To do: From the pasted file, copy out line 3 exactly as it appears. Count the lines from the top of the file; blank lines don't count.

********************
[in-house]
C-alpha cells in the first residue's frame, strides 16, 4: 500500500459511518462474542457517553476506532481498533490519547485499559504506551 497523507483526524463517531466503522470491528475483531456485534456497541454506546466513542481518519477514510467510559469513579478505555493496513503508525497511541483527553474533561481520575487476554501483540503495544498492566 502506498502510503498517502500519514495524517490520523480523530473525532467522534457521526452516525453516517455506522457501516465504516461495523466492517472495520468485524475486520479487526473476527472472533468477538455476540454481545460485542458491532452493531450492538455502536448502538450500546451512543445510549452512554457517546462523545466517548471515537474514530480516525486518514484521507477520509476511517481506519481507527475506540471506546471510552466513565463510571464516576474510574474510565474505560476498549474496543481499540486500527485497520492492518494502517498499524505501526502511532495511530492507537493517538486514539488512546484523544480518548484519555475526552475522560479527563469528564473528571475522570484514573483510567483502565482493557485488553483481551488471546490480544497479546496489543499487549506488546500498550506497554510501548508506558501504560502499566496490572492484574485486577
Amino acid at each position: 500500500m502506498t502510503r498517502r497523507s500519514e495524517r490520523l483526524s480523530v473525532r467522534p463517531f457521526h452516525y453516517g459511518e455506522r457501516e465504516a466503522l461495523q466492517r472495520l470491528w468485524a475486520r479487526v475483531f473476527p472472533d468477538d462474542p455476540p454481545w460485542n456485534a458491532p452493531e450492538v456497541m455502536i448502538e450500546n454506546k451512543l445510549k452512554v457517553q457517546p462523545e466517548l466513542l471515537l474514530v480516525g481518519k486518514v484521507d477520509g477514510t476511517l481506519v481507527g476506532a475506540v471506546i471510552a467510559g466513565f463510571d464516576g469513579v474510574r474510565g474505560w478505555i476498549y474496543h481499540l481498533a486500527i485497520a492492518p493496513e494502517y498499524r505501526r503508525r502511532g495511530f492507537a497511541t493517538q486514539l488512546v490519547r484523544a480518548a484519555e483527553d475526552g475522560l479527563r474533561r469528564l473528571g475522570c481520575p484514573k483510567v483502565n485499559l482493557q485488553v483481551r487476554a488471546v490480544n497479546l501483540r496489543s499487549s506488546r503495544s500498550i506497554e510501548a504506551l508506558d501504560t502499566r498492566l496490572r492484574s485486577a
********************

Amino acid at each position: 500500500m502506498t502510503r498517502r497523507s500519514e495524517r490520523l483526524s480523530v473525532r467522534p463517531f457521526h452516525y453516517g459511518e455506522r457501516e465504516a466503522l461495523q466492517r472495520l470491528w468485524a475486520r479487526v475483531f473476527p472472533d468477538d462474542p455476540p454481545w460485542n456485534a458491532p452493531e450492538v456497541m455502536i448502538e450500546n454506546k451512543l445510549k452512554v457517553q457517546p462523545e466517548l466513542l471515537l474514530v480516525g481518519k486518514v484521507d477520509g477514510t476511517l481506519v481507527g476506532a475506540v471506546i471510552a467510559g466513565f463510571d464516576g469513579v474510574r474510565g474505560w478505555i476498549y474496543h481499540l481498533a486500527i485497520a492492518p493496513e494502517y498499524r505501526r503508525r502511532g495511530f492507537a497511541t493517538q486514539l488512546v490519547r484523544a480518548a484519555e483527553d475526552g475522560l479527563r474533561r469528564l473528571g475522570c481520575p484514573k483510567v483502565n485499559l482493557q485488553v483481551r487476554a488471546v490480544n497479546l501483540r496489543s499487549s506488546r503495544s500498550i506497554e510501548a504506551l508506558d501504560t502499566r498492566l496490572r492484574s485486577a